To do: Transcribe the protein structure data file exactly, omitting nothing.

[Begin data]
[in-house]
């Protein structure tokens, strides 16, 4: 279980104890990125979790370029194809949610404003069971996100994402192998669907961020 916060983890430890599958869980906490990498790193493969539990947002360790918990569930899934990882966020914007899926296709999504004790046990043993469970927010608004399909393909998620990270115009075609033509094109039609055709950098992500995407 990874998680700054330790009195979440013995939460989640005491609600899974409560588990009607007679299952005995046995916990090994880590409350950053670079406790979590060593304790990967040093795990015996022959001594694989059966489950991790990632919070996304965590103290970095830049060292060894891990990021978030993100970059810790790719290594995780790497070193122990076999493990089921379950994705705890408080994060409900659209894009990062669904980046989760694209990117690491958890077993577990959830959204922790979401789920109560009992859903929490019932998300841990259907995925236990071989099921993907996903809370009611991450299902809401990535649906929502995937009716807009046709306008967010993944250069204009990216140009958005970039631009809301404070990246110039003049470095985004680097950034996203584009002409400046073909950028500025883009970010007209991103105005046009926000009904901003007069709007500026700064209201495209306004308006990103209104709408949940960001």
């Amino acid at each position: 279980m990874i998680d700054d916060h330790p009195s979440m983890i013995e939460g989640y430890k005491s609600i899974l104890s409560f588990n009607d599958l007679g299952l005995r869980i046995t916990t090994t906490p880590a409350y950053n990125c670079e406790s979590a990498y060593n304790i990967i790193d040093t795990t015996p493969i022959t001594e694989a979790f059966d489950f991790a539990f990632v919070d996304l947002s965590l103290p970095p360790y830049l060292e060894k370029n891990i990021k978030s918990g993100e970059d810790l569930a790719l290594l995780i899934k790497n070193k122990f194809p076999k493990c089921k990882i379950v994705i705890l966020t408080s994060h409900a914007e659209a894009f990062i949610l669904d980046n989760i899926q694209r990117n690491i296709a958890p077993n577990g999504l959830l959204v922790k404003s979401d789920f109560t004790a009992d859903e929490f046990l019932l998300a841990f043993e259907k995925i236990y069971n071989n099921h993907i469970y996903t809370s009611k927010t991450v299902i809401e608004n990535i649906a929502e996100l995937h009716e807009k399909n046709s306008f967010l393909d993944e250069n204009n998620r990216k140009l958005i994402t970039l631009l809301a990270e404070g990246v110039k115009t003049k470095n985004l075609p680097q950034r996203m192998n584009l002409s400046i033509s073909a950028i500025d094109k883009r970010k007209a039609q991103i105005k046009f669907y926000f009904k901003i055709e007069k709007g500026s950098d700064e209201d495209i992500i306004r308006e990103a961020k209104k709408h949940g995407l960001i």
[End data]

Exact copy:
[in-house]
């Protein structure tokens, strides 16, 4: 279980104890990125979790370029194809949610404003069971996100994402192998669907961020 916060983890430890599958869980906490990498790193493969539990947002360790918990569930899934990882966020914007899926296709999504004790046990043993469970927010608004399909393909998620990270115009075609033509094109039609055709950098992500995407 990874998680700054330790009195979440013995939460989640005491609600899974409560588990009607007679299952005995046995916990090994880590409350950053670079406790979590060593304790990967040093795990015996022959001594694989059966489950991790990632919070996304965590103290970095830049060292060894891990990021978030993100970059810790790719290594995780790497070193122990076999493990089921379950994705705890408080994060409900659209894009990062669904980046989760694209990117690491958890077993577990959830959204922790979401789920109560009992859903929490019932998300841990259907995925236990071989099921993907996903809370009611991450299902809401990535649906929502995937009716807009046709306008967010993944250069204009990216140009958005970039631009809301404070990246110039003049470095985004680097950034996203584009002409400046073909950028500025883009970010007209991103105005046009926000009904901003007069709007500026700064209201495209306004308006990103209104709408949940960001």
């Amino acid at each position: 279980m990874i998680d700054d916060h330790p009195s979440m983890i013995e939460g989640y430890k005491s609600i899974l104890s409560f588990n009607d599958l007679g299952l005995r869980i046995t916990t090994t906490p880590a409350y950053n990125c670079e406790s979590a990498y060593n304790i990967i790193d040093t795990t015996p493969i022959t001594e694989a979790f059966d489950f991790a539990f990632v919070d996304l947002s965590l103290p970095p360790y830049l060292e060894k370029n891990i990021k978030s918990g993100e970059d810790l569930a790719l290594l995780i899934k790497n070193k122990f194809p076999k493990c089921k990882i379950v994705i705890l966020t408080s994060h409900a914007e659209a894009f990062i949610l669904d980046n989760i899926q694209r990117n690491i296709a958890p077993n577990g999504l959830l959204v922790k404003s979401d789920f109560t004790a009992d859903e929490f046990l019932l998300a841990f043993e259907k995925i236990y069971n071989n099921h993907i469970y996903t809370s009611k927010t991450v299902i809401e608004n990535i649906a929502e996100l995937h009716e807009k399909n046709s306008f967010l393909d993944e250069n204009n998620r990216k140009l958005i994402t970039l631009l809301a990270e404070g990246v110039k115009t003049k470095n985004l075609p680097q950034r996203m192998n584009l002409s400046i033509s073909a950028i500025d094109k883009r970010k007209a039609q991103i105005k046009f669907y926000f009904k901003i055709e007069k709007g500026s950098d700064e209201d495209i992500i306004r308006e990103a961020k209104k709408h949940g995407l960001i």